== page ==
This winter audiences across the North East of England are being invited to see The Devil Danced in Our Eyes a funny and moving tale about family, sexuality and the internet co-written and performed by Jonluke McKie. Featuring original live music, audiences will be able to meet 15-year-old Jamie whose mum stopped coming out of her room when his Granda Frankie died. Left to his own devices Jamie’s been spending more and more time online – scrolling through the digital realm of pixels, kilobytes and the occasional adult chat room. But when he meets ‘Windsor_56’ everything changes.
The show, which has been co-written with Allison Davies and directed by Amy Golding, will open at Alnwick Playhouse on Wednesday 30 November and Thursday 1 December before touring to The Exchange in North Shields on Friday 2 December, Queen’s Hall Arts, Hexham on Saturday 3 December, Central Bar in Gateshead on Wednesday 7 of December and Gosforth Civic Theatre on Thursday 8 December. In February 2023 as part of LGBT+ History Month, the production will return to the stage heading to Gala, Durham on Saturday 11 February, Blyth Library on Wednesday 15 February and Cramlington Library on Thursday 16 February before ending at Newcastle’s Live Theatre on Friday 17 and Saturday 18 February.
Equipped with his guitar and loop pedal The Devil Danced in Our Eyes features the soulful vocals of Jonluke McKie alongside beautiful animations created and projected live each night by Simon Cole. As Jonluke explains:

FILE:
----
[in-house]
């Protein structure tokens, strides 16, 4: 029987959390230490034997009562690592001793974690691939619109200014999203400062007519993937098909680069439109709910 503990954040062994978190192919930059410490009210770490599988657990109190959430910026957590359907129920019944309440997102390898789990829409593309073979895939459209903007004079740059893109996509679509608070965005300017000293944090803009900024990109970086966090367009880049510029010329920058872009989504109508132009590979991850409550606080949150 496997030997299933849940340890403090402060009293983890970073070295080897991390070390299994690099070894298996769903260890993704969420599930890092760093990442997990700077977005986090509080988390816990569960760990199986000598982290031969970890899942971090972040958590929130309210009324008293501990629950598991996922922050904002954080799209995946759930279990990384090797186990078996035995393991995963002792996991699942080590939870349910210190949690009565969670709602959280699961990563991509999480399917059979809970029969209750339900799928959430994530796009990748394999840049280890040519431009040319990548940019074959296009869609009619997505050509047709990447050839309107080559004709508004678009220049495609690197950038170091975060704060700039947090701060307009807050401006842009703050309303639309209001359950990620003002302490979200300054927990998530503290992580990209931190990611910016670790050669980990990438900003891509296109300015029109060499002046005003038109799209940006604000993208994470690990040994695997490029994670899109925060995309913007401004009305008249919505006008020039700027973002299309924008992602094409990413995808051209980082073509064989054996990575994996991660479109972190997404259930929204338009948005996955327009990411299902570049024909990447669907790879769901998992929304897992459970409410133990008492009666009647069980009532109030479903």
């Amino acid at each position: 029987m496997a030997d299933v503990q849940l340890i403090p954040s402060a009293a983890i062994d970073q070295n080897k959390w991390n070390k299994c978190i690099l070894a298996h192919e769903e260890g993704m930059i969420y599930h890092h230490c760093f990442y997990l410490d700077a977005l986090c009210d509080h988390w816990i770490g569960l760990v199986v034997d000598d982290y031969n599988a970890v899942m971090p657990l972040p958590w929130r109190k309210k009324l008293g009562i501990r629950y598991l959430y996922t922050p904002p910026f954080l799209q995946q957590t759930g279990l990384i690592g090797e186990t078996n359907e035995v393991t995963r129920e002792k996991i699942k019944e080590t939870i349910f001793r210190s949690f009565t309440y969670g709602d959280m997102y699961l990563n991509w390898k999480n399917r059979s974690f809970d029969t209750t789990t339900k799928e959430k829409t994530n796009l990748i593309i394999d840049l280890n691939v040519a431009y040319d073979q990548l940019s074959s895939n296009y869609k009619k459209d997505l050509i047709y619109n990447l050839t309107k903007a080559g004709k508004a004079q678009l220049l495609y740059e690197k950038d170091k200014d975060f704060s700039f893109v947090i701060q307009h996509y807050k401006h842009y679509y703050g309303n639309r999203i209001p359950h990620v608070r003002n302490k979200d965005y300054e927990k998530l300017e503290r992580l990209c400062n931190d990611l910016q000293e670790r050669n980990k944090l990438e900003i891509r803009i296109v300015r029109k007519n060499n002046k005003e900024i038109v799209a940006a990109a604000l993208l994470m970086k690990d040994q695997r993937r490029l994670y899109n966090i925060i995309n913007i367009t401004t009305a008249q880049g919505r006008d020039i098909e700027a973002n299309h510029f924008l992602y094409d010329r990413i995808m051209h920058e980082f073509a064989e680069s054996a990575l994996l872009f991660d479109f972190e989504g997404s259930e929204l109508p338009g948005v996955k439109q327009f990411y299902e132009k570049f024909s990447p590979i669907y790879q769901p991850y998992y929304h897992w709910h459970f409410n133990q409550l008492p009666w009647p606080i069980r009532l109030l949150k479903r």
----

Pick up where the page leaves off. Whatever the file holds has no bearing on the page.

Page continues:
“I’m a queer artist who grew up in a Benefit class home in Sheffield. The show is semi- autobiographical; I wanted to tell the story of a young person like me, growing up on the margins of society, exploring his sexuality on the internet, which is both liberating and ultimately unsafe. The end result is half gig, half play, and I’m delighted to be bringing it to theatre, music and community venues all over the region.”
Recent research shows that 50% of LGBTQAI+ people have experienced depression and 20% have experienced anxiety (Stonewall) and that children and adults living in households in the lowest 20% income bracket in Great Britain are two to three times more likely to develop mental health problems than those in the highest. Arts Council England’s Let’s Create strategy acknowledges that taking part in cultural activity can ‘support mental health and wellbeing’. The Devil Danced in Our Eyes has been created with these factors in mind. To coincide with the production the team has been working with a group of 15 sixteen to twenty-five-year-olds giving them the opportunity to take part in high-quality creative workshops including animation, songwriting, theatre-making and performance which are all key elements of the show.
“The show is based on my experiences growing up in the early noughties but is set today, so we wanted to involve young people in the making process, to help us explore what it means to be a young queer person today. More than this, we wanted to offer an opportunity for young people, many of them LGBTQIA+ and/or working class to create a supportive network of peers; to enable and empower them to explore and express their identity.”
Tickets for The Devil Danced in Our Eyes at theatres and music venues are £14 to £7 and £3 at libraries. The performance is suitable for people aged 16+ and includes descriptions of depression in a family, sexual content and sexual and homophobic violence towards a minor. To find out more visit www.jonlukemckie.com/devildanced.The Devil Danced in Our Eyes has been made possible with funding from the National Lottery through Arts Council England and with kind support from Live Theatre, Curious Arts, CaroleW Productions, Gosforth Civic Theatre and Alphabetti Theatre